Order This: Beef Boat Noodle Soup, Jade Noodles, Trio of Meat Over Rice (pork two ways plus roast duck)
Tip: Bring cash.
Come for the innovative seasonal menu, stay for the highly stylized atmosphere. Another spot of the “bright and airy” variety (you can tell there’s a pattern emerging here…), Kismet combines Middle Eastern flavors with classic California cuisine flawlessly. They’ve got plenty of vegetarian options and have that “healthy-ish” vibe down pat.
Order This: Flakey Bread with Egg, Labneh and Tomato, Turkish-Ish Breakfast, Jeweled Crispy Rice
This giant food hall in the center of downtown houses dozens of food vendors that showcase Los Angeles’ vast cultural diversity. They’ve got something from all corners of the world: tacos, papusas, bento boxes, ramen, falafel, Filipino rice bowls, and so much more. I’ve only eaten from a couple of the stalls but have not once been disappointed. Check out their website for a complete list of vendors.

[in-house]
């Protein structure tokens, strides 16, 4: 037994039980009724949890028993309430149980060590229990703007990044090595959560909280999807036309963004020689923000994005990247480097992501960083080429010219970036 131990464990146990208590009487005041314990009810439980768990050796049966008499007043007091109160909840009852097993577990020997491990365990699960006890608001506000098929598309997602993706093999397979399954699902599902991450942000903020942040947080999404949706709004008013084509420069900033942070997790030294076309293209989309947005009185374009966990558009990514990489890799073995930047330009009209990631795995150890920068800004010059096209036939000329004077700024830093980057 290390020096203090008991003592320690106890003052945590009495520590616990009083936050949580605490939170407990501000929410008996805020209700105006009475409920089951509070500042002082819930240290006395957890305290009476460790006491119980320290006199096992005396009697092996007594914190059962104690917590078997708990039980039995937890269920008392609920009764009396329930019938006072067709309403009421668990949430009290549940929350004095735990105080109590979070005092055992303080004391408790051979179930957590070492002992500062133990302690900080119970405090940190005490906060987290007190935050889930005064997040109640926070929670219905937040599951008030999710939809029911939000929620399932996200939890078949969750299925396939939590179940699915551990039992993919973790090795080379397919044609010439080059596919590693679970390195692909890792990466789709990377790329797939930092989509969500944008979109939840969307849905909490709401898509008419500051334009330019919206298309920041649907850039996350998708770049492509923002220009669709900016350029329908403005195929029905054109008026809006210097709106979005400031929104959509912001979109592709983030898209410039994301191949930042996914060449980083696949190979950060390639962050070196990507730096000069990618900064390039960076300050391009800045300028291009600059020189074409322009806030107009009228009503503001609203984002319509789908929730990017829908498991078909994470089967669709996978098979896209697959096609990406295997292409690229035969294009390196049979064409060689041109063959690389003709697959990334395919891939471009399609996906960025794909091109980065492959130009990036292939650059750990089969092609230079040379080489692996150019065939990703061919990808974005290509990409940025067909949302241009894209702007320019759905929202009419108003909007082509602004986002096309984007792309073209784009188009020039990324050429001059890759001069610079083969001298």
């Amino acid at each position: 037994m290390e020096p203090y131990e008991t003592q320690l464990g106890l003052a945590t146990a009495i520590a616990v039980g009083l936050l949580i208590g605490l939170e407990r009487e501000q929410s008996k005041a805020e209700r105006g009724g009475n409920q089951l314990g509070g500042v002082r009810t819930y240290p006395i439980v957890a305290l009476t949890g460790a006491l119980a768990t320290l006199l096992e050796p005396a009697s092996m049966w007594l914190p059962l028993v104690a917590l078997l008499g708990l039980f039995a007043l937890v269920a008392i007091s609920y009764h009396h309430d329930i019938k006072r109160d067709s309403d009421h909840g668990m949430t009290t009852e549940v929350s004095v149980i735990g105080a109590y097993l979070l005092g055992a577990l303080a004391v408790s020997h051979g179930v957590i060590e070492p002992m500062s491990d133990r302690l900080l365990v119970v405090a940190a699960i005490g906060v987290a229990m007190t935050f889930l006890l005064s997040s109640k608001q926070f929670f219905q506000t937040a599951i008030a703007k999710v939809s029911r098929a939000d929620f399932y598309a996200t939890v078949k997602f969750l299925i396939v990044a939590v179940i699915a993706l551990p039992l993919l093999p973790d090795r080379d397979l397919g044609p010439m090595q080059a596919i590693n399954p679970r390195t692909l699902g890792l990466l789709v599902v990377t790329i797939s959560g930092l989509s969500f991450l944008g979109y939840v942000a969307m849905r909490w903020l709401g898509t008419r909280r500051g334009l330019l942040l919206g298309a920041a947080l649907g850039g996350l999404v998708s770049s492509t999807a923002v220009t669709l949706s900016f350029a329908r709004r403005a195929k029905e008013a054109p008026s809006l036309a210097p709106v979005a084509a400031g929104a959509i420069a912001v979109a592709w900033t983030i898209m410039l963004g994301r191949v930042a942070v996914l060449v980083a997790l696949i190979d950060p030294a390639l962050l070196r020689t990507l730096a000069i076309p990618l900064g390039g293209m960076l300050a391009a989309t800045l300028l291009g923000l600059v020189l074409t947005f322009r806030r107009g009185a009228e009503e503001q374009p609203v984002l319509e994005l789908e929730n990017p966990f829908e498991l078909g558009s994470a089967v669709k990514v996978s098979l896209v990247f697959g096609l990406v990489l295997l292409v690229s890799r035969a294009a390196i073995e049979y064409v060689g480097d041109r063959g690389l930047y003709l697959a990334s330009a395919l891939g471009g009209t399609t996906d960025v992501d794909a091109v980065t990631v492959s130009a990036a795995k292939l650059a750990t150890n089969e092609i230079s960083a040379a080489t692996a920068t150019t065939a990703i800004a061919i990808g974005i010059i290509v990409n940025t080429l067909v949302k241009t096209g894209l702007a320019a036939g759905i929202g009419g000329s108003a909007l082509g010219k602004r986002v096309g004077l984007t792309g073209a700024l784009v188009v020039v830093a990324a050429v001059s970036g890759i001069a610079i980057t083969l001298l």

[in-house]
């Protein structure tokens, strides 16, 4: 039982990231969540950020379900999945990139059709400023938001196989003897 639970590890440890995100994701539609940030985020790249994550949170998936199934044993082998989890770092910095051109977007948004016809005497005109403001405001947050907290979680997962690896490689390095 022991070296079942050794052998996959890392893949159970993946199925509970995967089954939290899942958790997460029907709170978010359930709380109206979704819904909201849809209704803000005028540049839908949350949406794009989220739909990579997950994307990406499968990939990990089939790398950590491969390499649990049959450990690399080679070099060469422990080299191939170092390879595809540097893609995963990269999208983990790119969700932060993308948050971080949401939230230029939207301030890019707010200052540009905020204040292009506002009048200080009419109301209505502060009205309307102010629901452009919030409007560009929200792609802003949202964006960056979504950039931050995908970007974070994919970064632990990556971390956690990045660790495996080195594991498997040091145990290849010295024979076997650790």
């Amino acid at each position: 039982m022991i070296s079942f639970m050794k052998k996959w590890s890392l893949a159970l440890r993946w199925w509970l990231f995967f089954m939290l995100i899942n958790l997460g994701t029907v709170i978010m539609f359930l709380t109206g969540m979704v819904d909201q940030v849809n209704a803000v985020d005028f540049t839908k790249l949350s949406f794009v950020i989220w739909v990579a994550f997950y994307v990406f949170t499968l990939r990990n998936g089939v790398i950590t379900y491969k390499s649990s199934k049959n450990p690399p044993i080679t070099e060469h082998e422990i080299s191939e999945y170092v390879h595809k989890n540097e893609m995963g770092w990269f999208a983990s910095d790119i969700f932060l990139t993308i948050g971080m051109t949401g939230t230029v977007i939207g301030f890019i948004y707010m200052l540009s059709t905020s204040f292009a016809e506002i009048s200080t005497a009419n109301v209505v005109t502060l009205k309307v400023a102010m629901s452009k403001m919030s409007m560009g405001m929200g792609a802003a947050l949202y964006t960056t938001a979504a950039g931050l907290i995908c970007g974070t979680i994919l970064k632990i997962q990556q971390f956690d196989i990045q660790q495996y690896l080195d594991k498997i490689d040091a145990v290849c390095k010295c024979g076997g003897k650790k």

Tip: Come with a group so you can sample more food!
What to Do Between Meals
Unfortunately, there are only three meals in a day and you’re gonna need stuff to do when you’re not eating. Here are some of my favorite places to visit:
- Venice Canals – Constructed in 1905 to resemble the ones in Italy, these man-made canals make for a picturesque walk. You’ll love gawking at the unique modern bungalows that line the canals. This place is especially gorgeous during golden hour.
- Griffith Park – Griffith Observatory is where tourists flock to gaze at the famous Hollywood sign. After you’re done taking a selfie, check out some of the 53 miles of hiking trails that overlook the city.
- Getty Center – This giant museum sits on top of a hill that offers sprawling views of LA. There’s an impressive art collection, lots of outdoor spaces, and a large ornate garden. The museum is free but you’ll have to pay for parking.
- Greystone Mansion – This 1900’s stone mansion and the lush surrounding grounds are owned by the City of Beverly Hills. The mansion is only open during special events but the gardens are open to visitors at all times. It’s a great way to decompress from restaurant-hopping.